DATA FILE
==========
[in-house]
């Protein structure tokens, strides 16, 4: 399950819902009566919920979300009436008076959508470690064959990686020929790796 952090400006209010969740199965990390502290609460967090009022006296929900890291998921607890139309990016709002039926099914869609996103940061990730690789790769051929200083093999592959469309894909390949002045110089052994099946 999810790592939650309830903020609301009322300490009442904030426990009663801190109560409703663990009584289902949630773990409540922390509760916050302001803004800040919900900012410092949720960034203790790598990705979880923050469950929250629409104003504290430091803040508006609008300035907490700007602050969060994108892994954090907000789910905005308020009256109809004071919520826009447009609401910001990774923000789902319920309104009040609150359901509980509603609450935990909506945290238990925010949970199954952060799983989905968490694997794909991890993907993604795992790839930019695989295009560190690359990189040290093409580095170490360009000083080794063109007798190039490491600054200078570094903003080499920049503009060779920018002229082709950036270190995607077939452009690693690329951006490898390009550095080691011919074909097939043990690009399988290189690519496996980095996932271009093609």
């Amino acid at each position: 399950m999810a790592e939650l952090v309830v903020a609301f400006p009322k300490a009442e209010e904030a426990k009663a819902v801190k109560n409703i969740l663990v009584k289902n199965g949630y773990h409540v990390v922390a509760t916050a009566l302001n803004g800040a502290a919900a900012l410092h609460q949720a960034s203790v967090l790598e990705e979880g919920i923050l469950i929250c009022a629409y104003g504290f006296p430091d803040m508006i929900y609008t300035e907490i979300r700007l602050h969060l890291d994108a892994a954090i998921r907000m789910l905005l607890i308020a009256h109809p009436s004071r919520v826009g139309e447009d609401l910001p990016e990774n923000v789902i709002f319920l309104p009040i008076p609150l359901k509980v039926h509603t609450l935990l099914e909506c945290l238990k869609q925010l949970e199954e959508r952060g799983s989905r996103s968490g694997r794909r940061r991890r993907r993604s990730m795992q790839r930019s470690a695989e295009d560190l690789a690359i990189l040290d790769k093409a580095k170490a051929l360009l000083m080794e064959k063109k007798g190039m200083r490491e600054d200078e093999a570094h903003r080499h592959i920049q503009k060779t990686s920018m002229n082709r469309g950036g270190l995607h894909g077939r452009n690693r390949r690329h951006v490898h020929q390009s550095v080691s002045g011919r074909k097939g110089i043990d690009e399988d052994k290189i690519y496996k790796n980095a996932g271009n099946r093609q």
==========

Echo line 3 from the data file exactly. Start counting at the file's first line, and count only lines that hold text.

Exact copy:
């Amino acid at each position: 399950m999810a790592e939650l952090v309830v903020a609301f400006p009322k300490a009442e209010e904030a426990k009663a819902v801190k109560n409703i969740l663990v009584k289902n199965g949630y773990h409540v990390v922390a509760t916050a009566l302001n803004g800040a502290a919900a900012l410092h609460q949720a960034s203790v967090l790598e990705e979880g919920i923050l469950i929250c009022a629409y104003g504290f006296p430091d803040m508006i929900y609008t300035e907490i979300r700007l602050h969060l890291d994108a892994a954090i998921r907000m789910l905005l607890i308020a009256h109809p009436s004071r919520v826009g139309e447009d609401l910001p990016e990774n923000v789902i709002f319920l309104p009040i008076p609150l359901k509980v039926h509603t609450l935990l099914e909506c945290l238990k869609q925010l949970e199954e959508r952060g799983s989905r996103s968490g694997r794909r940061r991890r993907r993604s990730m795992q790839r930019s470690a695989e295009d560190l690789a690359i990189l040290d790769k093409a580095k170490a051929l360009l000083m080794e064959k063109k007798g190039m200083r490491e600054d200078e093999a570094h903003r080499h592959i920049q503009k060779t990686s920018m002229n082709r469309g950036g270190l995607h894909g077939r452009n690693r390949r690329h951006v490898h020929q390009s550095v080691s002045g011919r074909k097939g110089i043990d690009e399988d052994k290189i690519y496996k790796n980095a996932g271009n099946r093609q």